Hickam Air Force Base
Hickam Air Force Base (1938-Active) - A United States Air Force Base first established in 1938 as Hickam Field at Pearl Harbor, Honolulu County, Hawaii. Named after Lt. Colonel Horace Meek Hickam (Cullum 4687), a distinguished aviation pioneer who was killed in an aircraft accident on 5 Nov 1934, at Fort Crockett in Galveston, Texas. Renamed Hickam Air Force Base in 1948. Active Air Force installation now known as Hickam Field and a component of Joint Base Pearl Harbor-Hickam since 2010.
Pre World War II
(Text adapted from USAF Fact Sheet)
Among the historic buildings constructed and still standing on Hickam Field is Bldg 1102, built as a 3200 man barracks, now serving as HQ Pacific Air Forces. Construction on the three-story, multi-winged facility began in 1939 and was completed in 1940. At the center of the building was a 26,741 square foot dining hall that seated and fed 2,000 men. Other buildings still standing include the Officers's Club, the base operations building and numerous NCO and Officer quarters.
Aircraft were brought to Hawaii throughout 1941 to prepare for potential hostilities. The first mass flight of twenty-one B-17D bombers from Hamilton Field, California, arrived at Hickam Field on 14 May 1941. By December 1941, the Hawaiian Air Force had been an integrated command for slightly more than one year and consisted of 754 officers and 6,706 enlisted men, with 233 aircraft assigned at its three primary bases on Oahu (Hickam Field, Wheeler Field and Bellows Field).
World War II (1941-1945)
The Japanese attacked Oahu's military installations on 7 Dec 1941, Hickam suffered extensive damage, aircraft losses, and personnel casualties totaling 139 killed and 303 wounded. The Japanese bombed and strafed Hickam Field to eliminating air opposition and to prevent U.S. planes from following their aircraft back to their carriers. About one hundred Japanese bombs were dropped on Hickam Field on 7 Dec 1941. Twenty seven bombs hit Barracks Building 1102 and the blasts killed many soldiers on the top two floors. The mess hall took a direct hit from a five hundred pound bomb during breakfast, instantly killing thirty five men. The tattered American flag that flew over the base that morning is on display in the lobby of the Pacific Air Forces Headquarters building, where bullet-scarred walls have been carefully preserved to remind visitors of that day.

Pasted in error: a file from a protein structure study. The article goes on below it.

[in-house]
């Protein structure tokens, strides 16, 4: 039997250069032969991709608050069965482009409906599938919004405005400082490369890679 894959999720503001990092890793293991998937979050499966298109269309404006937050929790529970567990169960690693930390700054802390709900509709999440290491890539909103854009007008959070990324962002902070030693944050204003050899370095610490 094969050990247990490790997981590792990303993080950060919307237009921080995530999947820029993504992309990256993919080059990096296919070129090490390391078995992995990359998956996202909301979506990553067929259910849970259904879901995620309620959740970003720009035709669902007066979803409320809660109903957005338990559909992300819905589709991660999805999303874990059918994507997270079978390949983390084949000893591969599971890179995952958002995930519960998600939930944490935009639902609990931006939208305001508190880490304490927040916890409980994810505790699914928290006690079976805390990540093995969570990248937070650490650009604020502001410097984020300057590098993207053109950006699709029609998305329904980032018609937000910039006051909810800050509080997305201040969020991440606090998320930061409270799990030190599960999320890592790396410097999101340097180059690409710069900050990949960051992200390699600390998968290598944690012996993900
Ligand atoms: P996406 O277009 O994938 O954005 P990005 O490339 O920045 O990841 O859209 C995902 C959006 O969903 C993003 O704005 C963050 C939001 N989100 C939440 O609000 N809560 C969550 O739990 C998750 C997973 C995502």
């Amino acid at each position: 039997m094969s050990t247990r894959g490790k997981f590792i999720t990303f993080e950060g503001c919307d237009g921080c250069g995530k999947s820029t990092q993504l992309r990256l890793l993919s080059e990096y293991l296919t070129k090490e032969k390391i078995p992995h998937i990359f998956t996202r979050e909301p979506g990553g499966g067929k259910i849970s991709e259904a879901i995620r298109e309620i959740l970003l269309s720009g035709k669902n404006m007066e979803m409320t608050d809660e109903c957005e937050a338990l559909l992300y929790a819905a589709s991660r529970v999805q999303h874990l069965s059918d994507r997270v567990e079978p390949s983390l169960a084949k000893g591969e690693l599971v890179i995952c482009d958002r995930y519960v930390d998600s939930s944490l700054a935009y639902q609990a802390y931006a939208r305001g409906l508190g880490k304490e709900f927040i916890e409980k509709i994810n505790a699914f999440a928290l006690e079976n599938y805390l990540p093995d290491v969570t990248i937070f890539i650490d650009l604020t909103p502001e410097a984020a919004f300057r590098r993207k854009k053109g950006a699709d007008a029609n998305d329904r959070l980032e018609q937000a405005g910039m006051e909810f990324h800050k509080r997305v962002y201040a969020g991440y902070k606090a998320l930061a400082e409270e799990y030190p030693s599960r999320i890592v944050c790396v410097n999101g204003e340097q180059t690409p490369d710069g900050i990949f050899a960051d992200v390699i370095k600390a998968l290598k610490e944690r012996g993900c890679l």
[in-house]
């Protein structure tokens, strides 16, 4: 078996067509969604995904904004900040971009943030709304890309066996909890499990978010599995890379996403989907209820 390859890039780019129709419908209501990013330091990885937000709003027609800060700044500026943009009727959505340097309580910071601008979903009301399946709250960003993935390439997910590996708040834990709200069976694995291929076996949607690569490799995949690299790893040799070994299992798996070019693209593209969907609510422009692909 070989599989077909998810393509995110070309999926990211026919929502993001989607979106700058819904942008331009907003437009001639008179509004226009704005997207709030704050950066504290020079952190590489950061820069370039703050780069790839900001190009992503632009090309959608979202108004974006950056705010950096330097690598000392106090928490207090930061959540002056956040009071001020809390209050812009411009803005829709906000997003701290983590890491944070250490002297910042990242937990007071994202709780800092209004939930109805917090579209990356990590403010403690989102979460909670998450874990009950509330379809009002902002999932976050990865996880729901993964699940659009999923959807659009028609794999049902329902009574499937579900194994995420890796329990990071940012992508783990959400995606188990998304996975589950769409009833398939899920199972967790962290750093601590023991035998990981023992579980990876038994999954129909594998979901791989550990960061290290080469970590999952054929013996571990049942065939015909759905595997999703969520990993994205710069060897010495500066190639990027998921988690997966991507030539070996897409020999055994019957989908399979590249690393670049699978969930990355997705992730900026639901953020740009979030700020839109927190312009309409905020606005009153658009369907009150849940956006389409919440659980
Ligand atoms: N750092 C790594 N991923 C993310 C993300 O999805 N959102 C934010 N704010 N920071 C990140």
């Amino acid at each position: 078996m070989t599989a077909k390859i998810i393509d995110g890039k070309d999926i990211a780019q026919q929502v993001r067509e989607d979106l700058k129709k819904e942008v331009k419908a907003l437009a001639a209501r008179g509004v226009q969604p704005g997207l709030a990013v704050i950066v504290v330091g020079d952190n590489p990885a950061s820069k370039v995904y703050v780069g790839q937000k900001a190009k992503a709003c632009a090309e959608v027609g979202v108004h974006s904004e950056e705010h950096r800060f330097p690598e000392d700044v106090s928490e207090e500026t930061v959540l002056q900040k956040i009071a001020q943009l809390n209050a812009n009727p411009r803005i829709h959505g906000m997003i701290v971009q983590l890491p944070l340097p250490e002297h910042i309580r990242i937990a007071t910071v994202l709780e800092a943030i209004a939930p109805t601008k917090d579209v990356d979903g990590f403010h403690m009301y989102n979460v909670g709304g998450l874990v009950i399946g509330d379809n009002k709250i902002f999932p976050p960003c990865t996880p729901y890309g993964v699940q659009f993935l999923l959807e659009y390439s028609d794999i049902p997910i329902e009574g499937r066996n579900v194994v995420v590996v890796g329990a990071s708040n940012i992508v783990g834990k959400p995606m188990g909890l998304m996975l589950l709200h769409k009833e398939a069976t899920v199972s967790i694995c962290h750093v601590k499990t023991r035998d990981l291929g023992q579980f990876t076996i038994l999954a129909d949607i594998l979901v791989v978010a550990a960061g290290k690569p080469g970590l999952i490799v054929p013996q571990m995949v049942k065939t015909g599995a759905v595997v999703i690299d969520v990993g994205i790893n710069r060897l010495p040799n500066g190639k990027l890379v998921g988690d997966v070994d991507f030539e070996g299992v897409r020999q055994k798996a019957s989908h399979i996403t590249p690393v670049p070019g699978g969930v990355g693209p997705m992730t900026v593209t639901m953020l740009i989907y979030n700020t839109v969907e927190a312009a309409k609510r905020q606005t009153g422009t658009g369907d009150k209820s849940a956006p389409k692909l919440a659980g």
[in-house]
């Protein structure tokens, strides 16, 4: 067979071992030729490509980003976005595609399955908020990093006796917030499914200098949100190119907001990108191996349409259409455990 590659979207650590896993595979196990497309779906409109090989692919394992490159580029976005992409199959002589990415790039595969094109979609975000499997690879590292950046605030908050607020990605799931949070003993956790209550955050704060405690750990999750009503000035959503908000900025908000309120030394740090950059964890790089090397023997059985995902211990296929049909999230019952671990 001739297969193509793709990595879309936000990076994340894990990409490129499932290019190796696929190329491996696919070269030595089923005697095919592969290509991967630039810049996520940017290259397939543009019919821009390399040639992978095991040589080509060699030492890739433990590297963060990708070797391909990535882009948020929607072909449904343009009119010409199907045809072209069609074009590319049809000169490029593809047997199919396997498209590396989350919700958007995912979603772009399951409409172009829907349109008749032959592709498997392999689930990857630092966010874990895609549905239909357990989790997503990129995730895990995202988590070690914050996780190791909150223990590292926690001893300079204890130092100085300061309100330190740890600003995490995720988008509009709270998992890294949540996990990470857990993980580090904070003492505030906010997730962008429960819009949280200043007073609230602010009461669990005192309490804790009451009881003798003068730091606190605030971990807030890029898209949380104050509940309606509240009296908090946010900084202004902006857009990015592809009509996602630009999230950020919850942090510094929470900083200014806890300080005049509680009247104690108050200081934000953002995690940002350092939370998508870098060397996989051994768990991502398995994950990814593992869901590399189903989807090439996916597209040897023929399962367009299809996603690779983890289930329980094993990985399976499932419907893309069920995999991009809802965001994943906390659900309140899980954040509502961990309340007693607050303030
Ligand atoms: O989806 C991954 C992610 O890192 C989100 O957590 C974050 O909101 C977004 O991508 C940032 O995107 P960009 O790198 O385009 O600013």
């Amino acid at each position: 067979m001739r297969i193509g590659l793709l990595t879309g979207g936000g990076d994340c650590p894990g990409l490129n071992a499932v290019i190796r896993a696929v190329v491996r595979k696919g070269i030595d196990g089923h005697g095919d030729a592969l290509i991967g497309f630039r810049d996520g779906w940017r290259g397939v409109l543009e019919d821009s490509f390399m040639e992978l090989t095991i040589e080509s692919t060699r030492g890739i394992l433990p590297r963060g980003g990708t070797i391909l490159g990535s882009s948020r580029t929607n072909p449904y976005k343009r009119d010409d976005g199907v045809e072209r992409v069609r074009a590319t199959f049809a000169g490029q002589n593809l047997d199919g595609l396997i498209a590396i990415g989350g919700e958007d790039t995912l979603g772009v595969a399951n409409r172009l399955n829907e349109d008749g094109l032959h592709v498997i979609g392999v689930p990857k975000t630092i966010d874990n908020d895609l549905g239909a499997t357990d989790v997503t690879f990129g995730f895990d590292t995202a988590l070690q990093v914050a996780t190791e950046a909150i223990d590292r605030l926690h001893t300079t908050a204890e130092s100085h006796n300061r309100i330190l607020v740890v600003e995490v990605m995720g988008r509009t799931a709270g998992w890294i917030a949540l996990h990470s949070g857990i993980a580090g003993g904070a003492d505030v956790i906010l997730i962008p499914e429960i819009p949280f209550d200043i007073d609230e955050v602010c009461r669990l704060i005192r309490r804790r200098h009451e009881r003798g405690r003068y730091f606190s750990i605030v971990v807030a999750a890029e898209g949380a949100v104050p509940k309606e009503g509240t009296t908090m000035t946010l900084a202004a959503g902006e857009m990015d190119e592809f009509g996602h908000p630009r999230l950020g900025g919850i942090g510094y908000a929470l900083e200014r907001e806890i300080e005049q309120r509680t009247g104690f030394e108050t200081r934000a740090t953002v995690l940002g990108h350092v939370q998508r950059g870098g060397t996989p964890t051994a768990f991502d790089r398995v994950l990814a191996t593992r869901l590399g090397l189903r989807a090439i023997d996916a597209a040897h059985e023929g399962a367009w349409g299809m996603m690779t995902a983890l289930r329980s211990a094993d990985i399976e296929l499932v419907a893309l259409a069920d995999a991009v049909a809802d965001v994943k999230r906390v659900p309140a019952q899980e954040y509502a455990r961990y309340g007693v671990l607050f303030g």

During the war years, the base played a major role in pilot training and aircraft assembly work, and as a supply center for both air and ground troops. Hickam served as the hub of the Pacific aerial network, supporting transient aircraft ferrying troops and supplies to, and evacuating wounded from the forward areas.
Cold War (1947–1991)
After World War II, the Air Force in Hawaii was primarily comprised of the Air Transport Command and its successor, the Military Air Transport Service. After the creation of the separate United States Air Force Hickam was named Hickam Air Force Base on 26 Mar 1948. On 1 Jul 1957 Headquarters Far East Air Forces completed its move from Japan to Hawaii and was redesignated the Pacific Air Forces at Hickam AFB.
During the Korean War and the Vietnam War Hickam continued to served as the hub of the Pacific aerial network, supporting transient aircraft ferrying troops and supplies to, and evacuating wounded from the forward areas.
Host units at Hickam Air Force Base, supported the Apollo astronauts in the 1960s and 1970s; Operation Homecoming (return of prisoners of war from Vietnam) in 1973; Operation Baby Lift/New Life (movement of nearly 94,000 orphans, refugees, and evacuees from Southeast Asia) in 1975; and NASA's space shuttle flights during the 1980s, continuing into the 1990s.
In October 1980, the Secretary of the Interior designated Hickam AFB as a National Historic Landmark, recognizing it as one of the nation's most significant historic resources associated with World War II in the Pacific.
Active military reservation, access may be restricted.